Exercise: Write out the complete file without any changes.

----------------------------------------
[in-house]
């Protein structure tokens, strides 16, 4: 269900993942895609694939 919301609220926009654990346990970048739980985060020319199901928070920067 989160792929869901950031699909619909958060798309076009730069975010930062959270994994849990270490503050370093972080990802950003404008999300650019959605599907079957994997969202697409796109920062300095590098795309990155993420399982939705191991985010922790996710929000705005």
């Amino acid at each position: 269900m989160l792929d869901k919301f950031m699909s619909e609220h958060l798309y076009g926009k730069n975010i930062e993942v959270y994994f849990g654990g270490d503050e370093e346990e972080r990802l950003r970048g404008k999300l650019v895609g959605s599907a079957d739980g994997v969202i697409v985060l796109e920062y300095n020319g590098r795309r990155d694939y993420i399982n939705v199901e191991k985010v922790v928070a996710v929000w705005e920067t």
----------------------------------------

[in-house]
């Protein structure tokens, strides 16, 4: 269900993942895609694939 919301609220926009654990346990970048739980985060020319199901928070920067 989160792929869901950031699909619909958060798309076009730069975010930062959270994994849990270490503050370093972080990802950003404008999300650019959605599907079957994997969202697409796109920062300095590098795309990155993420399982939705191991985010922790996710929000705005």
């Amino acid at each position: 269900m989160l792929d869901k919301f950031m699909s619909e609220h958060l798309y076009g926009k730069n975010i930062e993942v959270y994994f849990g654990g270490d503050e370093e346990e972080r990802l950003r970048g404008k999300l650019v895609g959605s599907a079957d739980g994997v969202i697409v985060l796109e920062y300095n020319g590098r795309r990155d694939y993420i399982n939705v199901e191991k985010v922790v928070a996710v929000w705005e920067t």